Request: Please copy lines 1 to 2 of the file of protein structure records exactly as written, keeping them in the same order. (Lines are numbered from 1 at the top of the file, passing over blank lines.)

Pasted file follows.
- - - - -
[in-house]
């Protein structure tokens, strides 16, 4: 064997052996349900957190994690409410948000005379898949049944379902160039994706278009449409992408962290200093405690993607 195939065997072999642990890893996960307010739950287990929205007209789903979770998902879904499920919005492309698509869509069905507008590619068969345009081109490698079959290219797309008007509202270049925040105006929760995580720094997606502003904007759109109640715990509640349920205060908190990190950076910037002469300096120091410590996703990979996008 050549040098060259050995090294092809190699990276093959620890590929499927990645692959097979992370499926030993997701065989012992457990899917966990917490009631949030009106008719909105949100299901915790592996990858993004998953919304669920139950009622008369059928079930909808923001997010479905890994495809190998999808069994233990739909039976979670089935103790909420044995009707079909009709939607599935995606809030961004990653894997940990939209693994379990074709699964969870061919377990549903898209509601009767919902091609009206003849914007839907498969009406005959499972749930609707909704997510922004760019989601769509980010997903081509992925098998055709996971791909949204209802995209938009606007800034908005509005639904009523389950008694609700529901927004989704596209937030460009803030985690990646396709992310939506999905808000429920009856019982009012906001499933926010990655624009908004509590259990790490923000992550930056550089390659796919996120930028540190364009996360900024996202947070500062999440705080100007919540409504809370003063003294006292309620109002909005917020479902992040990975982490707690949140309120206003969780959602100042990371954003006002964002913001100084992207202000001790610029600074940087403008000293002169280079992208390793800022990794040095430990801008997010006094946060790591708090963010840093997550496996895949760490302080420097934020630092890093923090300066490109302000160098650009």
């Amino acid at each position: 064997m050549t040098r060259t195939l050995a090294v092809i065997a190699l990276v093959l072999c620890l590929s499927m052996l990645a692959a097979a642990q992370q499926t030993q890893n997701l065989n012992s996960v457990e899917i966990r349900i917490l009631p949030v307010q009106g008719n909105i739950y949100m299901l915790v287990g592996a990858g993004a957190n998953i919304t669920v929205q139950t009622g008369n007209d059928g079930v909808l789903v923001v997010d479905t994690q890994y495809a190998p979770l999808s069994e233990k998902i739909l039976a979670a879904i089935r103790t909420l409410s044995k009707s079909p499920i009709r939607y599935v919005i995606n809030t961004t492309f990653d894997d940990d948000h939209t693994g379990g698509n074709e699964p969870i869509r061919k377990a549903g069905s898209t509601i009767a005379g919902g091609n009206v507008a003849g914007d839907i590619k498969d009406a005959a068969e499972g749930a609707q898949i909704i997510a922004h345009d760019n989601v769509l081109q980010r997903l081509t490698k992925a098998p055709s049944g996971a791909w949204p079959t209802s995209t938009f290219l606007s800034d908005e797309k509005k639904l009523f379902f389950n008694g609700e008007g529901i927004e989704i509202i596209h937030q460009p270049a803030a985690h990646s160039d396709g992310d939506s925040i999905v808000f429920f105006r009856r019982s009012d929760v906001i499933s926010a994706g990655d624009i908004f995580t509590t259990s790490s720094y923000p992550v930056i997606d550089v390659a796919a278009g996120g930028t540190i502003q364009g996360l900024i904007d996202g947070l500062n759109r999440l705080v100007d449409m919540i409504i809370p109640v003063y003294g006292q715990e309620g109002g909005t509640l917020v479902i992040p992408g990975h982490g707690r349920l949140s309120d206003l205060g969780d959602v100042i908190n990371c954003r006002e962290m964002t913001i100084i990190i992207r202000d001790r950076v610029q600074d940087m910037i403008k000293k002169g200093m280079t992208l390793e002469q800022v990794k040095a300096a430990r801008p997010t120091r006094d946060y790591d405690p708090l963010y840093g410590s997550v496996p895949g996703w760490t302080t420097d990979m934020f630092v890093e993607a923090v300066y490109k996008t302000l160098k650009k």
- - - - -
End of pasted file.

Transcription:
[in-house]
């Protein structure tokens, strides 16, 4: 064997052996349900957190994690409410948000005379898949049944379902160039994706278009449409992408962290200093405690993607 195939065997072999642990890893996960307010739950287990929205007209789903979770998902879904499920919005492309698509869509069905507008590619068969345009081109490698079959290219797309008007509202270049925040105006929760995580720094997606502003904007759109109640715990509640349920205060908190990190950076910037002469300096120091410590996703990979996008 050549040098060259050995090294092809190699990276093959620890590929499927990645692959097979992370499926030993997701065989012992457990899917966990917490009631949030009106008719909105949100299901915790592996990858993004998953919304669920139950009622008369059928079930909808923001997010479905890994495809190998999808069994233990739909039976979670089935103790909420044995009707079909009709939607599935995606809030961004990653894997940990939209693994379990074709699964969870061919377990549903898209509601009767919902091609009206003849914007839907498969009406005959499972749930609707909704997510922004760019989601769509980010997903081509992925098998055709996971791909949204209802995209938009606007800034908005509005639904009523389950008694609700529901927004989704596209937030460009803030985690990646396709992310939506999905808000429920009856019982009012906001499933926010990655624009908004509590259990790490923000992550930056550089390659796919996120930028540190364009996360900024996202947070500062999440705080100007919540409504809370003063003294006292309620109002909005917020479902992040990975982490707690949140309120206003969780959602100042990371954003006002964002913001100084992207202000001790610029600074940087403008000293002169280079992208390793800022990794040095430990801008997010006094946060790591708090963010840093997550496996895949760490302080420097934020630092890093923090300066490109302000160098650009």